Netpol has published a new report, ‘Protecting the Protectors: Monitoring the Policing of Anti-Fracking Protests since 2014’, which summarises our activities, findings and analysis of the policing of protests against fracking since 2014.
Drawing extensively on discussions with anti-fracking campaigners, as well as our own observations at prospective fracking sites, the report covers our
- •Engagement with – and development of resources for – anti-fracking campaigners
- Concerns with the policing of anti-fracking demonstrations and camps
- The intrusive surveillance of anti-fracking campaigners; and
- The opaque relationship between the police and the fracking industry .
We have argued that the way policing operations are planned for anti-fracking protests, the scale of intrusive surveillance against campaigners and ‘zero tolerance’ attitudes towards civil disobedience has a cumulative ‘chilling effect’ on freedoms of assembly and expression:
When coupled with an unfounded association with serious criminality and ‘extremism’ and an unwillingness by police to accommodate protests without routinely making arrests, this can start to quickly chip away at campaign groups’ support and participation and have a disruptive impact on their effectiveness and activities.
With the imminence of new test drilling and exploration sites around the country, the report also outlines the next phase of our campaigning work between now and September 2018.
Your can download a copy of the report here [, 1.2 Mb]
Nearly a year after we first raised concerns about new guidelines on the policing of anti-fracking protests, we have finally had some answers to questions we raised with the National Police Chiefs Council (NPCC).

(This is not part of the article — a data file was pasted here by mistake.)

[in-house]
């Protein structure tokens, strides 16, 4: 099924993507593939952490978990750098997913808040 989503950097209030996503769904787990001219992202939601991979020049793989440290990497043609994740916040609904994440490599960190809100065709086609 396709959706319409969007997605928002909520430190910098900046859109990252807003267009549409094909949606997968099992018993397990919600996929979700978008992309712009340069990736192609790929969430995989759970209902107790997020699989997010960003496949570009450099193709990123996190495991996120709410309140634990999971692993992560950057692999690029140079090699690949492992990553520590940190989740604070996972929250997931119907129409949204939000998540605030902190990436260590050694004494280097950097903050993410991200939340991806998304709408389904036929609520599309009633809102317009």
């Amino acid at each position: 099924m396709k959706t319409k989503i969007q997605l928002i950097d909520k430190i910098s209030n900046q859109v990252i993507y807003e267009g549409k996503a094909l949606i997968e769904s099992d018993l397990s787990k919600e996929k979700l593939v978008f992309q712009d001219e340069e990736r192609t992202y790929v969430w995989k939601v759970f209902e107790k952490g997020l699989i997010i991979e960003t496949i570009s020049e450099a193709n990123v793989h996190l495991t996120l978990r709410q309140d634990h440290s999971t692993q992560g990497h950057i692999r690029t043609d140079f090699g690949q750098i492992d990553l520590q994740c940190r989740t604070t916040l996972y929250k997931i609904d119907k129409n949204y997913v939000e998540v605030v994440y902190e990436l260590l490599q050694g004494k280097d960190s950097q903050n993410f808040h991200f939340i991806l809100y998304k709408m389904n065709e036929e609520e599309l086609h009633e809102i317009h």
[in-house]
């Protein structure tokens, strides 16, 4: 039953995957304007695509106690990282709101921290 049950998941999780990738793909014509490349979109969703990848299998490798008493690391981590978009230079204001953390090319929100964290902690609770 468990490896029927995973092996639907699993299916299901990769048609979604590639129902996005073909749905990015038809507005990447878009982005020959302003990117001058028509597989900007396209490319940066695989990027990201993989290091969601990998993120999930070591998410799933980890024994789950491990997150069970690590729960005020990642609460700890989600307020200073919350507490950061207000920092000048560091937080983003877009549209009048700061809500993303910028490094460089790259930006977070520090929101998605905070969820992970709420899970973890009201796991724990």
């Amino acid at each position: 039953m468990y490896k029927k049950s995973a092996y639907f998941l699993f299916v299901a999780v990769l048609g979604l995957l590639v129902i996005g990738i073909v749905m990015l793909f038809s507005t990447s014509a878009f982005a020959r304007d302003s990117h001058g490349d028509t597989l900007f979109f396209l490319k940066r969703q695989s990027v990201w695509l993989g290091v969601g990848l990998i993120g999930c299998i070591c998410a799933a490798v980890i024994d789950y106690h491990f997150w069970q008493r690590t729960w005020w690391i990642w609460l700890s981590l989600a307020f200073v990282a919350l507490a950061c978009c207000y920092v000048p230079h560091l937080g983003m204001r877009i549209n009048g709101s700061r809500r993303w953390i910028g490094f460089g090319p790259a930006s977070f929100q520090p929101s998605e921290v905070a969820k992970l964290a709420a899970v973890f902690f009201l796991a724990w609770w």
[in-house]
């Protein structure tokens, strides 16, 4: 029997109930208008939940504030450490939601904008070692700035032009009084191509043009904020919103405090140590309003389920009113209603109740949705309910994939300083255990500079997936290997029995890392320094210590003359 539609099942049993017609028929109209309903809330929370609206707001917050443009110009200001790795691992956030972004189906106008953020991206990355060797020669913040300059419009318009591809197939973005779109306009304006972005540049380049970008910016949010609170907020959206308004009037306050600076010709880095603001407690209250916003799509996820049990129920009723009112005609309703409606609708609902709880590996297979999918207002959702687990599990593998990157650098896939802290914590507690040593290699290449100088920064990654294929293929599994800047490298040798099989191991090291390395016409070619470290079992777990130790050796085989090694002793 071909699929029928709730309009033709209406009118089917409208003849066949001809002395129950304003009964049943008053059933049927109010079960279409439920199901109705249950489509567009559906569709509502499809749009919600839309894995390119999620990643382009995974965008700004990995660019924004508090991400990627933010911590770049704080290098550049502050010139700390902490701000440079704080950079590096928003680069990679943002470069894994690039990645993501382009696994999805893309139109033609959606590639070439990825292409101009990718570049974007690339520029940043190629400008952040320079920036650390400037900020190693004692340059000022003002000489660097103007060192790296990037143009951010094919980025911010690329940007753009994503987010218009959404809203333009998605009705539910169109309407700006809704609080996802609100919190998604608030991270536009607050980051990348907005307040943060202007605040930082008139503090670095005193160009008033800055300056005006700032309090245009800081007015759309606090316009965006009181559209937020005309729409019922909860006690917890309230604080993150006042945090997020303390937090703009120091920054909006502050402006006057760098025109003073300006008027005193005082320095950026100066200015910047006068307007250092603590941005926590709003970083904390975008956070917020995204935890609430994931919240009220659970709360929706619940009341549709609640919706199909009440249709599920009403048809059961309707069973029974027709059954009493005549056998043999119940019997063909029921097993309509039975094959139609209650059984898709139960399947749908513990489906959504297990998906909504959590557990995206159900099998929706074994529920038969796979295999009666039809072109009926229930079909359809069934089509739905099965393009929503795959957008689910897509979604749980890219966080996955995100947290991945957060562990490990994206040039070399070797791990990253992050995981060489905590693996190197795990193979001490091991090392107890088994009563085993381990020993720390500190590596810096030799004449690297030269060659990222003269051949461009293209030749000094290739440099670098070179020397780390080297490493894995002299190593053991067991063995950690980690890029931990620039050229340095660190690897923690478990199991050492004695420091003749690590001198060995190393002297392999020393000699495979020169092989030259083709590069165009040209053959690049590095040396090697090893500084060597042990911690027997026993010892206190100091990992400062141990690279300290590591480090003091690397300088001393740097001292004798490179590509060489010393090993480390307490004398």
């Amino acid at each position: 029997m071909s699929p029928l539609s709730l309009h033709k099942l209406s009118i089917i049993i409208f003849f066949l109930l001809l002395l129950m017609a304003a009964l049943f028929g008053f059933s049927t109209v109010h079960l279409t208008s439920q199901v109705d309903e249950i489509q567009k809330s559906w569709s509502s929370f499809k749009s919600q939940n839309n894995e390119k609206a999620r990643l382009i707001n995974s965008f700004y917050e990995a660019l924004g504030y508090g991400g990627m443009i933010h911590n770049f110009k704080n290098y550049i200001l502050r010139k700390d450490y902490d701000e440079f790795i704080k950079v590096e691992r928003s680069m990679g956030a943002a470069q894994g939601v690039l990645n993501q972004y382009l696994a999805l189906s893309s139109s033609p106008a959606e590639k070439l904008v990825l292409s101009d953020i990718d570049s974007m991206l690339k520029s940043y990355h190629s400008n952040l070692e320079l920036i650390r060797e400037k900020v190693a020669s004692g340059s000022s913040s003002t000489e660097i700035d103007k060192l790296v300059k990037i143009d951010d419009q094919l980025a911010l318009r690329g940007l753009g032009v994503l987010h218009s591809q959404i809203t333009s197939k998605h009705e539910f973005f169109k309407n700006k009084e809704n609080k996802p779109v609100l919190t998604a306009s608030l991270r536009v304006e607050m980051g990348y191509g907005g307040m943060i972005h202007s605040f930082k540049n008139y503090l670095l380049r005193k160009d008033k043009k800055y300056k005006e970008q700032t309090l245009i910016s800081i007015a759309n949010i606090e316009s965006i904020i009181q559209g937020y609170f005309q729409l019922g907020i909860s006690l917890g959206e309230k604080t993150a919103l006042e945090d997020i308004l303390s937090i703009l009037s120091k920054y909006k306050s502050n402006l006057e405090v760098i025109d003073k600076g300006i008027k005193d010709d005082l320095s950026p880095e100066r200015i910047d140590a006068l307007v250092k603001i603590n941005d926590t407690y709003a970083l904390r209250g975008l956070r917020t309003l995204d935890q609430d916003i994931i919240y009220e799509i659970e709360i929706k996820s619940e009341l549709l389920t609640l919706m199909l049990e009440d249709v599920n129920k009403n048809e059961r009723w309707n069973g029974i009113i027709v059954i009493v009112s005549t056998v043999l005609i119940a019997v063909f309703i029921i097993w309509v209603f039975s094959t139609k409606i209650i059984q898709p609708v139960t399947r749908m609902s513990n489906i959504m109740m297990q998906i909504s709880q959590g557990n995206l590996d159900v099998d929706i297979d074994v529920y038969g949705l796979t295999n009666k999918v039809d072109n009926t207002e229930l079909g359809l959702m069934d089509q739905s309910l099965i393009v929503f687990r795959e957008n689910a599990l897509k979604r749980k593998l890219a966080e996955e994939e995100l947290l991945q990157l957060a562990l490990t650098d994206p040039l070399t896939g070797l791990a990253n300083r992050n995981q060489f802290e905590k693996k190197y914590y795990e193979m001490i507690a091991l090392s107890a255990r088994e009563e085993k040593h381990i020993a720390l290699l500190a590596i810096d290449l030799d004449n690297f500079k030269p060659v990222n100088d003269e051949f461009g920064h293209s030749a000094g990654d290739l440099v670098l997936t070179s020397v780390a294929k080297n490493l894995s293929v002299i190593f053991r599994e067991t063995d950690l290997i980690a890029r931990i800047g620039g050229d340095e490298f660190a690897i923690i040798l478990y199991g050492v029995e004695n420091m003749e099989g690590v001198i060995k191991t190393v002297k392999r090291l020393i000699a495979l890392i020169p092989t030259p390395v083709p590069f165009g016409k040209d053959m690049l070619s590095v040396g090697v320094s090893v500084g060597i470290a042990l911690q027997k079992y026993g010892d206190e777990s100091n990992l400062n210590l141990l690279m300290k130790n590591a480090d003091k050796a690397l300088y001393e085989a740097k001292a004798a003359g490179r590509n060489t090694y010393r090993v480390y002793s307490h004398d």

In the third of four posts, we look at police attitudes to the use of ‘dialogue’ and ‘liaison’ and whether senior officers have a different understanding from protesters about what these words really mean. Earlier posts cover intelligence-gathering operations and body-worn cameras at anti-fracking protests. Read more
The UN’s Special Rapporteur Maina Kiai is visiting the UK next week. We assess what has changed in relation to the freedom to take part in protests – and what issues remain a concern – since his last official visit three years ago.
Netpol was one of a number of groups who met Maina Kiai, the UN Special Rapporteur on the rights to freedom of peaceful assembly and of association, when he last visited the UK in January 2013. His report on that visit was published in June 2013 [, 588 kB].
Next week we are meeting him again. Here are some issues we think he should consider – and a reminder of how in a number of important respects, little has changed since his last report. Read more
Netpol publishes detailed response to new police guidance on operations targeting anti-fracking protests
Following our initial analysis last month of new guidance on the policing of anti-fracking protests, Netpol has published a more detailed briefing on ‘Policing linked to Onshore Oil and Gas Operations‘, which was issued by the National Police Chief’s Council (NPCC) in July. Read more
Why do small, peaceful anti-fracking protests attract such huge policing operations and so much surveillance? New guidance on the policing of anti-fracking protests raises far more questions than it answers.
The guide, ‘Policing linked to Onshore Oil and Gas Operations‘ [, 438 kB], has been issued by the National Police Chief’s Council (NPCC), which replaced the former Association of Chief Police Officers in April this year. Although ostensibly authored by the NPCC’s national lead on ‘Fracking Protests and Public Order’, Staffordshire Assistant Chief Constable Bernie O’Reilly, its main point of contact is Chief Inspector David Bird, an officer who has, according to Corporatewatch, connections to national ‘domestic extremist’ units and a background in surveillance targeting animal rights and environmental protests.
The guidance is aimed primarily at police commanders, claiming to seek “a more consistent approach” by police forces around the country, so much of the document is therefore concerned with operational planning and deployment issues, but there are a number of references to the need for building “positive relationship with protesters”. However, it is also apparent that the National Domestic Extremism and Disorder Intelligence Unit (NDEDIU), which coordinates mass surveillance on protests movements, have heavily influenced the guidance and that ‘relationships’ are only ‘positive’ in this context when they lead to usable intelligence. Read more